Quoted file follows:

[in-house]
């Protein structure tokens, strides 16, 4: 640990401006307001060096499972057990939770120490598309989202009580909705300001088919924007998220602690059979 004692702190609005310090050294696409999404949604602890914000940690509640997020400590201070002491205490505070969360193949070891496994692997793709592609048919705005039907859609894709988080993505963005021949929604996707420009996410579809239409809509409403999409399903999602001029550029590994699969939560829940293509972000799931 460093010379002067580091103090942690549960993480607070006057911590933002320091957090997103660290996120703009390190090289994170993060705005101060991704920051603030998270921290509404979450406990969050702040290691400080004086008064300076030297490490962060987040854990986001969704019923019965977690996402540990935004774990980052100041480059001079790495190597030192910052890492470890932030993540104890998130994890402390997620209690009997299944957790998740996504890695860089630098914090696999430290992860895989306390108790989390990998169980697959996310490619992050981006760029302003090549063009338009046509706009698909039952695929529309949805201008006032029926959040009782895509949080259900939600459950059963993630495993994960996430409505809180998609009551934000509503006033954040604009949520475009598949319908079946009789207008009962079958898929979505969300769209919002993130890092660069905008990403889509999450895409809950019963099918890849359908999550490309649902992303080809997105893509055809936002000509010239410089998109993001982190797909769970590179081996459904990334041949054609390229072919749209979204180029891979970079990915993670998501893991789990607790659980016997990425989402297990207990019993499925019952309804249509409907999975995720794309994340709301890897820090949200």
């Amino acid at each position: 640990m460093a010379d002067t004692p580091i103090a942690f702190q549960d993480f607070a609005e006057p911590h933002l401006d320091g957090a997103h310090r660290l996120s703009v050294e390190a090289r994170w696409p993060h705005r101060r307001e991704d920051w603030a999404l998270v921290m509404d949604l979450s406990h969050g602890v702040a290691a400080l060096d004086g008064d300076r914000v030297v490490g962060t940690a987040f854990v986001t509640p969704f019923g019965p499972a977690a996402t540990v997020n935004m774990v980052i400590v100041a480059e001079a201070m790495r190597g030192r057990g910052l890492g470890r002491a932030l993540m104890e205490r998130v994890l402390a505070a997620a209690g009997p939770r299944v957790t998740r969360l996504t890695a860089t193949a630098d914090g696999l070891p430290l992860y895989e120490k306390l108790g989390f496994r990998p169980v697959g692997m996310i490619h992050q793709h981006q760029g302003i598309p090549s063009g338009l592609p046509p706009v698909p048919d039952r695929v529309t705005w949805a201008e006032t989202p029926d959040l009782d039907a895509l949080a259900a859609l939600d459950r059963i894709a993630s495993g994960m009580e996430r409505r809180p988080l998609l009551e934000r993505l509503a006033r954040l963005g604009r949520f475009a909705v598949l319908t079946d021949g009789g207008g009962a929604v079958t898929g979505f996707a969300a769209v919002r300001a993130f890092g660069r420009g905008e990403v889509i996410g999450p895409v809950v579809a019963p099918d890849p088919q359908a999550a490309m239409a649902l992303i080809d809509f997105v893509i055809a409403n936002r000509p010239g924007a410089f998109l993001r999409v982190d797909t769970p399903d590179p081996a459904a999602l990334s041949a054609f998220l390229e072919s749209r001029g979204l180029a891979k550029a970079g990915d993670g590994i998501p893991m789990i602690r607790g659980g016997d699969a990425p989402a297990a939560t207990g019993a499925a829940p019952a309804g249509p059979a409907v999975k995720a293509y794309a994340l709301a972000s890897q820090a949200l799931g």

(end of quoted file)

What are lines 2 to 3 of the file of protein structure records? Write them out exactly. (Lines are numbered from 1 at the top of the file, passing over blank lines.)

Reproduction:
């Protein structure tokens, strides 16, 4: 640990401006307001060096499972057990939770120490598309989202009580909705300001088919924007998220602690059979 004692702190609005310090050294696409999404949604602890914000940690509640997020400590201070002491205490505070969360193949070891496994692997793709592609048919705005039907859609894709988080993505963005021949929604996707420009996410579809239409809509409403999409399903999602001029550029590994699969939560829940293509972000799931 460093010379002067580091103090942690549960993480607070006057911590933002320091957090997103660290996120703009390190090289994170993060705005101060991704920051603030998270921290509404979450406990969050702040290691400080004086008064300076030297490490962060987040854990986001969704019923019965977690996402540990935004774990980052100041480059001079790495190597030192910052890492470890932030993540104890998130994890402390997620209690009997299944957790998740996504890695860089630098914090696999430290992860895989306390108790989390990998169980697959996310490619992050981006760029302003090549063009338009046509706009698909039952695929529309949805201008006032029926959040009782895509949080259900939600459950059963993630495993994960996430409505809180998609009551934000509503006033954040604009949520475009598949319908079946009789207008009962079958898929979505969300769209919002993130890092660069905008990403889509999450895409809950019963099918890849359908999550490309649902992303080809997105893509055809936002000509010239410089998109993001982190797909769970590179081996459904990334041949054609390229072919749209979204180029891979970079990915993670998501893991789990607790659980016997990425989402297990207990019993499925019952309804249509409907999975995720794309994340709301890897820090949200």
């Amino acid at each position: 640990m460093a010379d002067t004692p580091i103090a942690f702190q549960d993480f607070a609005e006057p911590h933002l401006d320091g957090a997103h310090r660290l996120s703009v050294e390190a090289r994170w696409p993060h705005r101060r307001e991704d920051w603030a999404l998270v921290m509404d949604l979450s406990h969050g602890v702040a290691a400080l060096d004086g008064d300076r914000v030297v490490g962060t940690a987040f854990v986001t509640p969704f019923g019965p499972a977690a996402t540990v997020n935004m774990v980052i400590v100041a480059e001079a201070m790495r190597g030192r057990g910052l890492g470890r002491a932030l993540m104890e205490r998130v994890l402390a505070a997620a209690g009997p939770r299944v957790t998740r969360l996504t890695a860089t193949a630098d914090g696999l070891p430290l992860y895989e120490k306390l108790g989390f496994r990998p169980v697959g692997m996310i490619h992050q793709h981006q760029g302003i598309p090549s063009g338009l592609p046509p706009v698909p048919d039952r695929v529309t705005w949805a201008e006032t989202p029926d959040l009782d039907a895509l949080a259900a859609l939600d459950r059963i894709a993630s495993g994960m009580e996430r409505r809180p988080l998609l009551e934000r993505l509503a006033r954040l963005g604009r949520f475009a909705v598949l319908t079946d021949g009789g207008g009962a929604v079958t898929g979505f996707a969300a769209v919002r300001a993130f890092g660069r420009g905008e990403v889509i996410g999450p895409v809950v579809a019963p099918d890849p088919q359908a999550a490309m239409a649902l992303i080809d809509f997105v893509i055809a409403n936002r000509p010239g924007a410089f998109l993001r999409v982190d797909t769970p399903d590179p081996a459904a999602l990334s041949a054609f998220l390229e072919s749209r001029g979204l180029a891979k550029a970079g990915d993670g590994i998501p893991m789990i602690r607790g659980g016997d699969a990425p989402a297990a939560t207990g019993a499925a829940p019952a309804g249509p059979a409907v999975k995720a293509y794309a994340l709301a972000s890897q820090a949200l799931g």